ANSYS SpaceClaim Speeds the Evolution of Apprenticeships

Years ago, vocational training centered on teaching students to manually operate machines for shops or factory applications. Today, apprentices at training centers like the Remscheid Vocational Training Center in Germany learn complete processes for successful production — from CAD via CAM to machining (CNC) to finished component. To prepare apprentices for successful careers in the mechanical and electrical industries, the vocational center requires them to learn a number of software programs. For the past five years, ANSYS SpaceClaim has been their CAD software of choice. Continue reading

ANSYS Student in a Browser Powered by Frame and Microsoft Azure

Last year we announced ANSYS Enterprise Cloud, a complete end-to-end solution for medium-large enterprises, that is currently available on Amazon Web Services (AWS) with plans to support other public cloud providers, such as Microsoft Azure & Google Cloud, in the near future. While our ANSYS Open Cloud Strategy™ is hardware agnostic, giving our customers the option to use their hardware of choice (e.g. private/on premise cloud, public cloud, cloud hosting partners), this is not the only characteristic that makes our offering unique.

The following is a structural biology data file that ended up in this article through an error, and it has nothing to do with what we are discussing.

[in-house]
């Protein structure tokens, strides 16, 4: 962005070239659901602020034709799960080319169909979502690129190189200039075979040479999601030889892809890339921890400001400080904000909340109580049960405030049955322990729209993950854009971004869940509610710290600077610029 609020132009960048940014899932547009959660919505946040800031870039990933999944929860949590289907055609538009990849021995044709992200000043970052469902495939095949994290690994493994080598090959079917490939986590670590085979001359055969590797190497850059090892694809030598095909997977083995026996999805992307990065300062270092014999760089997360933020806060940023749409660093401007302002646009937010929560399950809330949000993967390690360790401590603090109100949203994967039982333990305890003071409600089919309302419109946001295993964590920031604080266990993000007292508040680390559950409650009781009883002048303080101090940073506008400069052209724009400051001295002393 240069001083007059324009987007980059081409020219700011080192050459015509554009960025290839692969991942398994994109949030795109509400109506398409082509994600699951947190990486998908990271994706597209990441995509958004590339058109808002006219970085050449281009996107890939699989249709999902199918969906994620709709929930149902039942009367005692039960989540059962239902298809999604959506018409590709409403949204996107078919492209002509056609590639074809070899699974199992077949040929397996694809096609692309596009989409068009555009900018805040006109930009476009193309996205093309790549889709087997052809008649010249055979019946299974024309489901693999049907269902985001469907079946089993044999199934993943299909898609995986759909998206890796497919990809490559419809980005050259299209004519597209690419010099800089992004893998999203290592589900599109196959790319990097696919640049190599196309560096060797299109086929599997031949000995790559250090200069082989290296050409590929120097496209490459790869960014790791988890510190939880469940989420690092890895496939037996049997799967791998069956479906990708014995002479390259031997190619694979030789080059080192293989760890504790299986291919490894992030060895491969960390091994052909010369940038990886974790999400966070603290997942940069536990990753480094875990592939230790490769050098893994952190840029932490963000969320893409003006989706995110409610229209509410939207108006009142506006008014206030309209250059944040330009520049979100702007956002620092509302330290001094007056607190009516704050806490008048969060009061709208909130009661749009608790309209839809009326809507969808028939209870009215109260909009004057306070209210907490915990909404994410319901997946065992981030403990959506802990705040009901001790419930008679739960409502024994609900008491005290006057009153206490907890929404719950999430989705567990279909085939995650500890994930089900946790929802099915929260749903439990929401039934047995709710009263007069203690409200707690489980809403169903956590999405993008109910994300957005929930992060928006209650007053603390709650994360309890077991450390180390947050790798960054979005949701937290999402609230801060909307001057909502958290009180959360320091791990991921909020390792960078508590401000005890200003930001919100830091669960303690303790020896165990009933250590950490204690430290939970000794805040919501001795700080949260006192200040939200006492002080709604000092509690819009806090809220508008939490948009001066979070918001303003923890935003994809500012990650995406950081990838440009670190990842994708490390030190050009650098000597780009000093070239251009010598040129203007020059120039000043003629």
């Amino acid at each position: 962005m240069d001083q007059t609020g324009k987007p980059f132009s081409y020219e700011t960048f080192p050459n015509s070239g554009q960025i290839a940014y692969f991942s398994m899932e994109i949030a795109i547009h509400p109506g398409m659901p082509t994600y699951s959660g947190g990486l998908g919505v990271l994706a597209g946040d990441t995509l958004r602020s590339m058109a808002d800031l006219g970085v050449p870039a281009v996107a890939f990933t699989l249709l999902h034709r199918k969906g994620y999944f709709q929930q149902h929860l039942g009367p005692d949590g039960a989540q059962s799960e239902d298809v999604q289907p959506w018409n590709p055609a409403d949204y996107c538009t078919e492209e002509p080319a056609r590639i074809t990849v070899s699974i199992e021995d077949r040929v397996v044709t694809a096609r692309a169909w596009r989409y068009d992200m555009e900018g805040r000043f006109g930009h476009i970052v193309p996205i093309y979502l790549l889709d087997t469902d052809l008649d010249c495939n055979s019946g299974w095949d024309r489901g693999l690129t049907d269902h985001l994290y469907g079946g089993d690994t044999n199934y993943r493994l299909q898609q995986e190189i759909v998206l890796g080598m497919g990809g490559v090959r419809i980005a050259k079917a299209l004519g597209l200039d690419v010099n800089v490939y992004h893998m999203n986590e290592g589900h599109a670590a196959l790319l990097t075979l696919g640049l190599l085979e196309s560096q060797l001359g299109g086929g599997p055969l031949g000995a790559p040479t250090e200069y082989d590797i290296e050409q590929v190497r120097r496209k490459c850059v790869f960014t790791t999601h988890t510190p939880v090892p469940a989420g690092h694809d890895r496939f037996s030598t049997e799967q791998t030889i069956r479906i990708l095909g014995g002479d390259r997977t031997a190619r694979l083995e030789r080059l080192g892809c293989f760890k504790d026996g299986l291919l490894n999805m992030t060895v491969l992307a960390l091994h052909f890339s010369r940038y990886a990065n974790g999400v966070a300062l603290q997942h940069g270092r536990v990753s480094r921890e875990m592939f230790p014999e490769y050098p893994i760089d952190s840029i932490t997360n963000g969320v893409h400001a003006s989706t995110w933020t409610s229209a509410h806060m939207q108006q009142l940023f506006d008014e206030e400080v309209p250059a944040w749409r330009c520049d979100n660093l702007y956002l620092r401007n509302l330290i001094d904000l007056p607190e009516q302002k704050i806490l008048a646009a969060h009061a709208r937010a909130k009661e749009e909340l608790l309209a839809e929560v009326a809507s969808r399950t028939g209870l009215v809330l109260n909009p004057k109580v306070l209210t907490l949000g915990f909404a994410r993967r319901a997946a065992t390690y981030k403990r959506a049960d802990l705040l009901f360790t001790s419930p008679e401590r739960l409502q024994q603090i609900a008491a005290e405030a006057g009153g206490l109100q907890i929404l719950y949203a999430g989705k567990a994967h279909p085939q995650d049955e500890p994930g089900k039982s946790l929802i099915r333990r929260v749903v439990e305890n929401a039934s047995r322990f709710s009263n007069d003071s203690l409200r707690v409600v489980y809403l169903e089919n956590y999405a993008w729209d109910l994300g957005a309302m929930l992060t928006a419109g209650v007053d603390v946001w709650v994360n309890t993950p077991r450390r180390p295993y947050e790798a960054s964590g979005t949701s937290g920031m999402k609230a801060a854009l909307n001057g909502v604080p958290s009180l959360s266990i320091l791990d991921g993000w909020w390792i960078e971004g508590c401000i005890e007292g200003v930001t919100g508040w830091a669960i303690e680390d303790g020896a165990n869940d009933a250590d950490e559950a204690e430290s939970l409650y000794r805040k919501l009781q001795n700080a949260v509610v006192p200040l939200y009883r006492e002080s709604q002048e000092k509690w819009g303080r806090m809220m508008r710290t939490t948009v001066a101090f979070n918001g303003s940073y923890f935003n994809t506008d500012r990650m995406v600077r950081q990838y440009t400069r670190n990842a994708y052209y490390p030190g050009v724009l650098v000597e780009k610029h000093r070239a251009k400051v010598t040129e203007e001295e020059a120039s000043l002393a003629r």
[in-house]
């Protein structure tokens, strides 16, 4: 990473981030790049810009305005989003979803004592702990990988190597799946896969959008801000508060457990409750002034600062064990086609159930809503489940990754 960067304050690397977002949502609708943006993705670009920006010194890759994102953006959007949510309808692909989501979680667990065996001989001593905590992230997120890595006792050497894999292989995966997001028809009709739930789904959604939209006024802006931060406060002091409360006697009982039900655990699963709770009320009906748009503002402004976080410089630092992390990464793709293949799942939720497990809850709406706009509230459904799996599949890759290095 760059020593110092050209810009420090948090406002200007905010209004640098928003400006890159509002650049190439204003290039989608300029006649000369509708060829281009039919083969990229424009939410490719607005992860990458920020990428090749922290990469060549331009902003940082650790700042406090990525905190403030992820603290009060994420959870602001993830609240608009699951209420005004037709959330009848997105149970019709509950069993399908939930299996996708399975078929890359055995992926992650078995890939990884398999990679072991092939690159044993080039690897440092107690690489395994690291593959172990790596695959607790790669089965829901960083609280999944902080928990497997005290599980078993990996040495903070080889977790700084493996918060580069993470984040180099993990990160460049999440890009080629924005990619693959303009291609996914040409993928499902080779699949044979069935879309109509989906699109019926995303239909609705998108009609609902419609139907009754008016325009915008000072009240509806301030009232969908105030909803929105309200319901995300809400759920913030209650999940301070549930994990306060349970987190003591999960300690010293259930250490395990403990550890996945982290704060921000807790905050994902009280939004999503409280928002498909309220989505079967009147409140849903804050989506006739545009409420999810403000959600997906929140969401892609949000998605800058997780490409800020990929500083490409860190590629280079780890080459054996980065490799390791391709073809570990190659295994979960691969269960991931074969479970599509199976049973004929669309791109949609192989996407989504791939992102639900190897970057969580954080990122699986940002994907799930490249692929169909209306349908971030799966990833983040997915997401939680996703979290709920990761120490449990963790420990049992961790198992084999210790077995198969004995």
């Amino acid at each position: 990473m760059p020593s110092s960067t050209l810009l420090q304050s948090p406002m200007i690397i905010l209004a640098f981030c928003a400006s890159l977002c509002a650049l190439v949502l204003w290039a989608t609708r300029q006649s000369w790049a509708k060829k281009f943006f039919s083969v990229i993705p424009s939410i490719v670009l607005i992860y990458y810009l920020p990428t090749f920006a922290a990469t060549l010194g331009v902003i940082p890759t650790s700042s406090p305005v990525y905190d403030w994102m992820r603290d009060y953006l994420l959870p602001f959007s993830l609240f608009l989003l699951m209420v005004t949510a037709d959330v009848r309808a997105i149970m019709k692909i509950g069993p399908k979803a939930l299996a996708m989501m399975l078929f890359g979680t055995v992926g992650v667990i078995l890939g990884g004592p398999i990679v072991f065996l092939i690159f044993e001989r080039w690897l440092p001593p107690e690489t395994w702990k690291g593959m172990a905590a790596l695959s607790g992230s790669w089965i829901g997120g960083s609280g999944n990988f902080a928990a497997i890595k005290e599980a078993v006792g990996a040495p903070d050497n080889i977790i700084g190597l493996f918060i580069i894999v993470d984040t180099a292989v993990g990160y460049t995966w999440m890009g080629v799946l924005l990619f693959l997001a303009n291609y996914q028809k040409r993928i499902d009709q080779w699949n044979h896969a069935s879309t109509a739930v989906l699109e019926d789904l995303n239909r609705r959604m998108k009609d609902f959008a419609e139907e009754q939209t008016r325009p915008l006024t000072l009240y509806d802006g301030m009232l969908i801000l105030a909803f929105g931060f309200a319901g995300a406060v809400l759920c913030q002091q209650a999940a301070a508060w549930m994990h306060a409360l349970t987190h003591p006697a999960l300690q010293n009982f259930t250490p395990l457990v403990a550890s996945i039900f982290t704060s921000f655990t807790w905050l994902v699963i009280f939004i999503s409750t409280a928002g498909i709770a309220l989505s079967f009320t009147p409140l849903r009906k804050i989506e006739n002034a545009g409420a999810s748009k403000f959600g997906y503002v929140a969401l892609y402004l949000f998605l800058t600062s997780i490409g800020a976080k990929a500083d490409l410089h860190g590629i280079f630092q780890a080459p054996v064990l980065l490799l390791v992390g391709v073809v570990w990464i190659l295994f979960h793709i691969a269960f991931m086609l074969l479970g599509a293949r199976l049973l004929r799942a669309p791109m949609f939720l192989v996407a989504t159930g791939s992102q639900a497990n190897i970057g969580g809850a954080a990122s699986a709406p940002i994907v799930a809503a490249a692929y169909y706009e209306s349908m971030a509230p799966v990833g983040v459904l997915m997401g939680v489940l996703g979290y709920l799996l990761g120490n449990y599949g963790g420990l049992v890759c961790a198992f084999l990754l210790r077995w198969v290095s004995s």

We designed our cloud offering to address a complete spectrum of pain points and needs, without forgetting our small-to-medium-sized business customers or the young students that embrace computer-driven engineering simulation for the first time. Continue reading

ANSYS SpaceClaim Creates Accurate Weld Surfaces 10X Faster

Analysts often find themselves in the business of defeaturing geometry to prepare solid models for structural simulation. Removing rounds, filling holes, eliminating small features; the list goes on. Before ANSYS SpaceClaim, those tasks were time consuming at best. Realistically they were tedious, difficult, and a necessary evil.

Those necessary features exist either because of design requirements or because they are closely tied to manufacturing procedures. Weld geometry is no exception to the latter. However, unlike drafted surfaces or some complex rounds, weld geometry is necessary for both manufacturing and analysis. In the case of structural analysis using shell elements, or midsurfaces, the question analysts are left with is how to model them accurately. Continue reading